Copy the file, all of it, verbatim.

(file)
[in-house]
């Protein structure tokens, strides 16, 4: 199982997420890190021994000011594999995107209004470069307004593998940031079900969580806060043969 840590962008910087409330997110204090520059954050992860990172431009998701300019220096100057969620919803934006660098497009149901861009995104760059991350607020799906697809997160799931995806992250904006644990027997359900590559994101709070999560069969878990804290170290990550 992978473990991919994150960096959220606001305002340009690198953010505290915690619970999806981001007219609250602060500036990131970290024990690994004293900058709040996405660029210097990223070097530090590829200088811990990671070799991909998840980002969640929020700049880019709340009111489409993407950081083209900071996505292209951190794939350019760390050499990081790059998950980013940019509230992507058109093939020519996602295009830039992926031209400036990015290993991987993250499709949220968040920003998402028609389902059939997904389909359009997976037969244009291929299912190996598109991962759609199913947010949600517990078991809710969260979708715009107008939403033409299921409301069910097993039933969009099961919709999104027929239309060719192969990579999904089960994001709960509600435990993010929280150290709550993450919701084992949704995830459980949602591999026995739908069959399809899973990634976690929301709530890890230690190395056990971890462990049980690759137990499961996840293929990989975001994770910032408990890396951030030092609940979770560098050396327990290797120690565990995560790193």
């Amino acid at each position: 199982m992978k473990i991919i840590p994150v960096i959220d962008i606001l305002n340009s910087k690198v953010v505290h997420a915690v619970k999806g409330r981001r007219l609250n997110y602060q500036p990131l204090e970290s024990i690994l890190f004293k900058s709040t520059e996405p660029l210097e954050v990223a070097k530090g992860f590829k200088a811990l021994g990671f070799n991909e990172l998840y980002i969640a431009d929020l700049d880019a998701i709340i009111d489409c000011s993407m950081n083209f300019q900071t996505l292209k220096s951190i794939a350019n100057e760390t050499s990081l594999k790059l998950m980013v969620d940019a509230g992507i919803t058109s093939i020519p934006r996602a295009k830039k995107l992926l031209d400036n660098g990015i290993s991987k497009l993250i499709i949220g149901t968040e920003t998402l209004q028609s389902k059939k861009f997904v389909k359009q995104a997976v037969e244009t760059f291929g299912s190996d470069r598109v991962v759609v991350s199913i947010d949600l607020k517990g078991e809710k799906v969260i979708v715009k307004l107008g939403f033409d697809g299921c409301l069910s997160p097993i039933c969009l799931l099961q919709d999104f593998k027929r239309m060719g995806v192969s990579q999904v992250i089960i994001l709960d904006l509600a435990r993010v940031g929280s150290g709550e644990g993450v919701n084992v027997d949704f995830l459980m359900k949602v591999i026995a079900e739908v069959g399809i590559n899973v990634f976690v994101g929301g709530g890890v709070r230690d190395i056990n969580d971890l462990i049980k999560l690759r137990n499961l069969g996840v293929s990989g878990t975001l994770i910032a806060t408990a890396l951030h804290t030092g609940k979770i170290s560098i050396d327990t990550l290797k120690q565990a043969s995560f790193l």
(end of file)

[in-house]
């Protein structure tokens, strides 16, 4: 199982997420890190021994000011594999995107209004470069307004593998940031079900969580806060043969 840590962008910087409330997110204090520059954050992860990172431009998701300019220096100057969620919803934006660098497009149901861009995104760059991350607020799906697809997160799931995806992250904006644990027997359900590559994101709070999560069969878990804290170290990550 992978473990991919994150960096959220606001305002340009690198953010505290915690619970999806981001007219609250602060500036990131970290024990690994004293900058709040996405660029210097990223070097530090590829200088811990990671070799991909998840980002969640929020700049880019709340009111489409993407950081083209900071996505292209951190794939350019760390050499990081790059998950980013940019509230992507058109093939020519996602295009830039992926031209400036990015290993991987993250499709949220968040920003998402028609389902059939997904389909359009997976037969244009291929299912190996598109991962759609199913947010949600517990078991809710969260979708715009107008939403033409299921409301069910097993039933969009099961919709999104027929239309060719192969990579999904089960994001709960509600435990993010929280150290709550993450919701084992949704995830459980949602591999026995739908069959399809899973990634976690929301709530890890230690190395056990971890462990049980690759137990499961996840293929990989975001994770910032408990890396951030030092609940979770560098050396327990290797120690565990995560790193």
């Amino acid at each position: 199982m992978k473990i991919i840590p994150v960096i959220d962008i606001l305002n340009s910087k690198v953010v505290h997420a915690v619970k999806g409330r981001r007219l609250n997110y602060q500036p990131l204090e970290s024990i690994l890190f004293k900058s709040t520059e996405p660029l210097e954050v990223a070097k530090g992860f590829k200088a811990l021994g990671f070799n991909e990172l998840y980002i969640a431009d929020l700049d880019a998701i709340i009111d489409c000011s993407m950081n083209f300019q900071t996505l292209k220096s951190i794939a350019n100057e760390t050499s990081l594999k790059l998950m980013v969620d940019a509230g992507i919803t058109s093939i020519p934006r996602a295009k830039k995107l992926l031209d400036n660098g990015i290993s991987k497009l993250i499709i949220g149901t968040e920003t998402l209004q028609s389902k059939k861009f997904v389909k359009q995104a997976v037969e244009t760059f291929g299912s190996d470069r598109v991962v759609v991350s199913i947010d949600l607020k517990g078991e809710k799906v969260i979708v715009k307004l107008g939403f033409d697809g299921c409301l069910s997160p097993i039933c969009l799931l099961q919709d999104f593998k027929r239309m060719g995806v192969s990579q999904v992250i089960i994001l709960d904006l509600a435990r993010v940031g929280s150290g709550e644990g993450v919701n084992v027997d949704f995830l459980m359900k949602v591999i026995a079900e739908v069959g399809i590559n899973v990634f976690v994101g929301g709530g890890v709070r230690d190395i056990n969580d971890l462990i049980k999560l690759r137990n499961l069969g996840v293929s990989g878990t975001l994770i910032a806060t408990a890396l951030h804290t030092g609940k979770i170290s560098i050396d327990t990550l290797k120690q565990a043969s995560f790193l």